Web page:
In 2022, Baah was among the 173 female peacekeepers from Ghana who were part of the UN Interim Mission in Lebanon. She was also one of the 6,200 women peacekeepers, including military and police personnel, serving in 12 peacekeeping missions around the world, with the majority being in Africa (6) and the Middle East (3).
These females are commonly viewed as a symbol of optimism and defense for countless civilians, particularly women and girls, who are facing challenges in staying secure while assisting in the reconstruction of their societies and personal lives following times of war.
Captain Baah explains that in certain towns, there may be individuals who are uncomfortable with a man they don’t know speaking to their female residents. However, as a woman, she is able to approach any female in any town without being seen as a threat.
The United Nations has made achieving gender equality in peacekeeping a top goal, particularly among those in leadership positions and those who wear uniforms. As the organization relies on its member nations to supply military and police forces, it has implemented various efforts to encourage and incentivize countries to send more female peacekeepers.
Commodore Faustina Anokye, Deputy Force Commander of the UN Mission for the Referendum in Western Sahara, believes that achieving gender equality will greatly improve our world. She urges us to actively combat gender stereotypes, speak out against discrimination, address biases, and strive for inclusivity.
In recent years, there have been advances in the number of women involved in peacekeeping efforts. From 1957 to 1989, there were only 20 women in uniform participating, but as of September 2023, that number has increased to 6,200. However, progress has been sluggish and the military groups still have a disproportionately low number of women. Out of the 70,000+ uniformed peacekeepers, less than 10% are women.
Over half of these women come from Africa. Out of the 120+ countries that provide troops and police, Egypt, Ethiopia, Ghana, Rwanda, Senegal, South Africa, and Zambia are some of the biggest contributors of female peacekeepers from Africa currently.
Pioneers and trailblazers
As a female corrections officer from Burkina Faso who served in the UN peacekeeping mission in the Central African Republic, Téné Maïmouna Zoungrana recognizes the importance of breaking down gender stereotypes and barriers in the field of corrections and security alongside other pioneering women. She believes it is a collective responsibility to carry the torch and promote gender equality.
In 2022, Zoungrana received the inaugural UN Trailblazer Award for her work as a Women Justice and Corrections Officer. As part of MINUSCA’s efforts to strengthen the country’s ability to uphold law and order, she played a crucial role in establishing an all-female rapid response team and in hiring and training local prison officers at the Ngaragba Central Prison, known as the biggest and most infamous prison in Bangui.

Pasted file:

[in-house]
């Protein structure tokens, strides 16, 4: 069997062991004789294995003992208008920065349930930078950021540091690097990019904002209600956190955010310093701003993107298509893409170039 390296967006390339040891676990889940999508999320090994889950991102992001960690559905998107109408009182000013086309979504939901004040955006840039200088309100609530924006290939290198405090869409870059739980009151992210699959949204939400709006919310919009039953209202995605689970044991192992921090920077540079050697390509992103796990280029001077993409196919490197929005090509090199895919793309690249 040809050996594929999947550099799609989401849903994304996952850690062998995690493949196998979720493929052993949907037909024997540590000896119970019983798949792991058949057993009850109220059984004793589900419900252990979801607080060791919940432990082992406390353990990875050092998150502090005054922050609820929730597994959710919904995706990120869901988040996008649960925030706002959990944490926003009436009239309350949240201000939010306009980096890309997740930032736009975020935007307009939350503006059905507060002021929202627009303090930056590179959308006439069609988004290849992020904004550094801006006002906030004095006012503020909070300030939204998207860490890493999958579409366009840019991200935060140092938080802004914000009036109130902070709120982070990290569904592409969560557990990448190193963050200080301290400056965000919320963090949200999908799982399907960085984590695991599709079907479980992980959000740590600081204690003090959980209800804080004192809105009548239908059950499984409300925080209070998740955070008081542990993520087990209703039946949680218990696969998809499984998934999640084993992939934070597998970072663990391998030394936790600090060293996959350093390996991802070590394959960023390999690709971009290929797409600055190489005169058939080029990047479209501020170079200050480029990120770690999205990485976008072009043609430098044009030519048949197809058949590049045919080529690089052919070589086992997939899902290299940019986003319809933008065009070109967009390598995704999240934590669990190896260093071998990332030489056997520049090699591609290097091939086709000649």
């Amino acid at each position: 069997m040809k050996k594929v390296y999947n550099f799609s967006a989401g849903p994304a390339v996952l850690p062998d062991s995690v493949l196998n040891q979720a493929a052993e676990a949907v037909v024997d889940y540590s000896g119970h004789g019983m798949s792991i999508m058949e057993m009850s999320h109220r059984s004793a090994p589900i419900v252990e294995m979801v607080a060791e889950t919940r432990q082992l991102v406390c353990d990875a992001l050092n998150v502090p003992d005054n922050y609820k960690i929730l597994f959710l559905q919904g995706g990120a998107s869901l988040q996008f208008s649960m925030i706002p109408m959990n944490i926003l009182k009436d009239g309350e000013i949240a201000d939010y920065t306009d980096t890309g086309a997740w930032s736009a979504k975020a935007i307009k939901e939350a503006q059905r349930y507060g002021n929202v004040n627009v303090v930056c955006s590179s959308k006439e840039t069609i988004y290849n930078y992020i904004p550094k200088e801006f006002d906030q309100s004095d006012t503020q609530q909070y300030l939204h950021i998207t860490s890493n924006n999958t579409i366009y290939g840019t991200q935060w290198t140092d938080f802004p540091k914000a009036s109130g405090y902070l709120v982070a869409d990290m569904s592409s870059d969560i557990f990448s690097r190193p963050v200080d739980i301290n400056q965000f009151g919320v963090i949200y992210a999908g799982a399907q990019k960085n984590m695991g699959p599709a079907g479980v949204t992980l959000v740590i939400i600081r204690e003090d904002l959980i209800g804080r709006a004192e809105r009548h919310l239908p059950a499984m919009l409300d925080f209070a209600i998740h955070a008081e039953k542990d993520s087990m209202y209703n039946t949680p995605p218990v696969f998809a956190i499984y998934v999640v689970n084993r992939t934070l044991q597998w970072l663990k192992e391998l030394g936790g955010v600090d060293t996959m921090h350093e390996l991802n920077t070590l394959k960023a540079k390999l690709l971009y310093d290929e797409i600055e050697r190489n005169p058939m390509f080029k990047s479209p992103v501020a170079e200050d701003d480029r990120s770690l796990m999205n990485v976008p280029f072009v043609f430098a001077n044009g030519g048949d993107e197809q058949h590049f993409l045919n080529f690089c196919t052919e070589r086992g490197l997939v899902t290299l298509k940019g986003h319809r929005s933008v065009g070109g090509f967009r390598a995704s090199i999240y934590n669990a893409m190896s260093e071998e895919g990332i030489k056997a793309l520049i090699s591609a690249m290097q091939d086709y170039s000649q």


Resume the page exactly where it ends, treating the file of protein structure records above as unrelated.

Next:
“In my workplace, specifically in the security sector, women are frequently relegated to secondary roles or completely disregarded due to the stereotype that men are more capable in this field. However, I had the determination, resilience, and calling to defy these barriers and confidently establish myself in this profession,” states Ms. Zoungrana.
Téné Maïmouna Zoungrana, a female peacekeeper, serves as a source of inspiration for numerous women and girls. Through her efforts, she challenges traditional gender norms and encourages and empowers women in the community to step outside of traditional roles typically held by men in the security field.
Peacekeepers are essential in implementing outreach programs that are sensitive to gender and tailored to meet the specific needs of women and girls.
In 2020, Steplyne Nyaboga, a Military Gender Advisor from Kenya, was recognized as the UN Military Gender Advocate of the Year. She provided training on gender dynamics to over 15,000 troops serving in the now-closed UN Mission in Darfur and played a crucial role in enhancing the mission’s involvement with women in Darfur.
She emphasizes that peacekeeping involves the collective efforts of humans, and prioritizing the well-being of women and girls will improve our ability to safeguard civilians and establish lasting peace.
Over the decades, international norms and conventions have been adopted to include women in peace processes – to make sure women are represented in peace negotiations, support women civil society organizations and address the gender imbalance among decision-makers that continues to exist today.
In 2019, the UN Women created the Elise Initiative Fund to offer financial incentives and assistance to nations in order to boost the representation of female peacekeepers in uniform.
In 2022, $17 million was dedicated to aiding 21 national security organizations, such as those in Uganda, Senegal, and Ghana, as well as two peacekeeping missions, including MINUSMA in Mali.
“We must now fulfill our promises. It is crucial to involve women’s voices in political and peace negotiations. We must strengthen and support them so they can be heard. This is essential for maintaining peace,” states Martha Ama Akyaa Pobee, the UN Assistant Secretary-General for Africa.
On the ground, the indispensable work of women peacekeepers continues to make a major impact especially in the lives of local women and girls.
The source of this information is the United Nations news website.